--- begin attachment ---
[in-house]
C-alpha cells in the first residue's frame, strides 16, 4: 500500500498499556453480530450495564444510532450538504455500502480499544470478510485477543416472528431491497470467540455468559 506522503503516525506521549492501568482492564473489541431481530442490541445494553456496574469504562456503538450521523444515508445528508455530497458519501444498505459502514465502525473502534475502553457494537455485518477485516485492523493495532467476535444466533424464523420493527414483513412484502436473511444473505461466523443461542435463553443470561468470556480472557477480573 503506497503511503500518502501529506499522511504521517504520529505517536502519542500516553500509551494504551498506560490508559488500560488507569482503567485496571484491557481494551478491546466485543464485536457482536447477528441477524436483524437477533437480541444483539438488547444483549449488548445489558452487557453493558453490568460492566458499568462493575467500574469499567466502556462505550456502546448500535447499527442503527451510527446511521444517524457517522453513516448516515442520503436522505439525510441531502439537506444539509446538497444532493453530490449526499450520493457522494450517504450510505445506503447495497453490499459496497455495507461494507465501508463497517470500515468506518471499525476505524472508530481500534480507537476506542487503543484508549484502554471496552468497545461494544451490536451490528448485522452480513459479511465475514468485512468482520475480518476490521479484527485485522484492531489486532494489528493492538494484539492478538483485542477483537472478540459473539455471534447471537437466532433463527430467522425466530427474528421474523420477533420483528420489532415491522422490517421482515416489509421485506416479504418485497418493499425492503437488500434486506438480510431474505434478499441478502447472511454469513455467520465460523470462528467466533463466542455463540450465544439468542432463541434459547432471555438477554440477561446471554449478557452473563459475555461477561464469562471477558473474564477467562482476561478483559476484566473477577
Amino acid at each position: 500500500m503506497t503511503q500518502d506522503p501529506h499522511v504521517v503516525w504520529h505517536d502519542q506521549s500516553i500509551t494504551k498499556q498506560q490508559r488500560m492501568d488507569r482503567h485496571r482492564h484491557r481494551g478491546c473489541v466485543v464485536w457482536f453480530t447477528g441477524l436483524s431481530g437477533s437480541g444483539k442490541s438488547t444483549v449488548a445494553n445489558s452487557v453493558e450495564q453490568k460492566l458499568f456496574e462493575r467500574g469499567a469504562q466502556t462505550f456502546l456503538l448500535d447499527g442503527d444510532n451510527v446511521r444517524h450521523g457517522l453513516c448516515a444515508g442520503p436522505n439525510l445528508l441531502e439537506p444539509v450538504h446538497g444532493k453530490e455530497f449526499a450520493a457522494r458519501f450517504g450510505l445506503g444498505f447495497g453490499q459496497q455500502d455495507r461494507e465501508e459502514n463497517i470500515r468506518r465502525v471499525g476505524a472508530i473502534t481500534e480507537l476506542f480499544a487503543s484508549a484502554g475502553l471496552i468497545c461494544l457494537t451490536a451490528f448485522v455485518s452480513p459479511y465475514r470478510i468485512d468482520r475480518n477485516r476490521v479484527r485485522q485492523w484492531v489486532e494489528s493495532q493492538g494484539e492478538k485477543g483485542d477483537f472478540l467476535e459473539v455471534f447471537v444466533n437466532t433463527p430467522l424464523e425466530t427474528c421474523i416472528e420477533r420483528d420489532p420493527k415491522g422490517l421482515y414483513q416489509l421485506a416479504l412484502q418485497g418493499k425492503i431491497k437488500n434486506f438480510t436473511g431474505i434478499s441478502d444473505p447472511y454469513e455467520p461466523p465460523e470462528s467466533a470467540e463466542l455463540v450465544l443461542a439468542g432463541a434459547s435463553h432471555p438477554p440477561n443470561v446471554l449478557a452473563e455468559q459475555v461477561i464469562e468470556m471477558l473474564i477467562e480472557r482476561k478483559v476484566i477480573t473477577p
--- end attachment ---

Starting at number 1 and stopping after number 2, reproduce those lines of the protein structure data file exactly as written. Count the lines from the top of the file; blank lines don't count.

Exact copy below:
[in-house]
C-alpha cells in the first residue's frame, strides 16, 4: 500500500498499556453480530450495564444510532450538504455500502480499544470478510485477543416472528431491497470467540455468559 506522503503516525506521549492501568482492564473489541431481530442490541445494553456496574469504562456503538450521523444515508445528508455530497458519501444498505459502514465502525473502534475502553457494537455485518477485516485492523493495532467476535444466533424464523420493527414483513412484502436473511444473505461466523443461542435463553443470561468470556480472557477480573 503506497503511503500518502501529506499522511504521517504520529505517536502519542500516553500509551494504551498506560490508559488500560488507569482503567485496571484491557481494551478491546466485543464485536457482536447477528441477524436483524437477533437480541444483539438488547444483549449488548445489558452487557453493558453490568460492566458499568462493575467500574469499567466502556462505550456502546448500535447499527442503527451510527446511521444517524457517522453513516448516515442520503436522505439525510441531502439537506444539509446538497444532493453530490449526499450520493457522494450517504450510505445506503447495497453490499459496497455495507461494507465501508463497517470500515468506518471499525476505524472508530481500534480507537476506542487503543484508549484502554471496552468497545461494544451490536451490528448485522452480513459479511465475514468485512468482520475480518476490521479484527485485522484492531489486532494489528493492538494484539492478538483485542477483537472478540459473539455471534447471537437466532433463527430467522425466530427474528421474523420477533420483528420489532415491522422490517421482515416489509421485506416479504418485497418493499425492503437488500434486506438480510431474505434478499441478502447472511454469513455467520465460523470462528467466533463466542455463540450465544439468542432463541434459547432471555438477554440477561446471554449478557452473563459475555461477561464469562471477558473474564477467562482476561478483559476484566473477577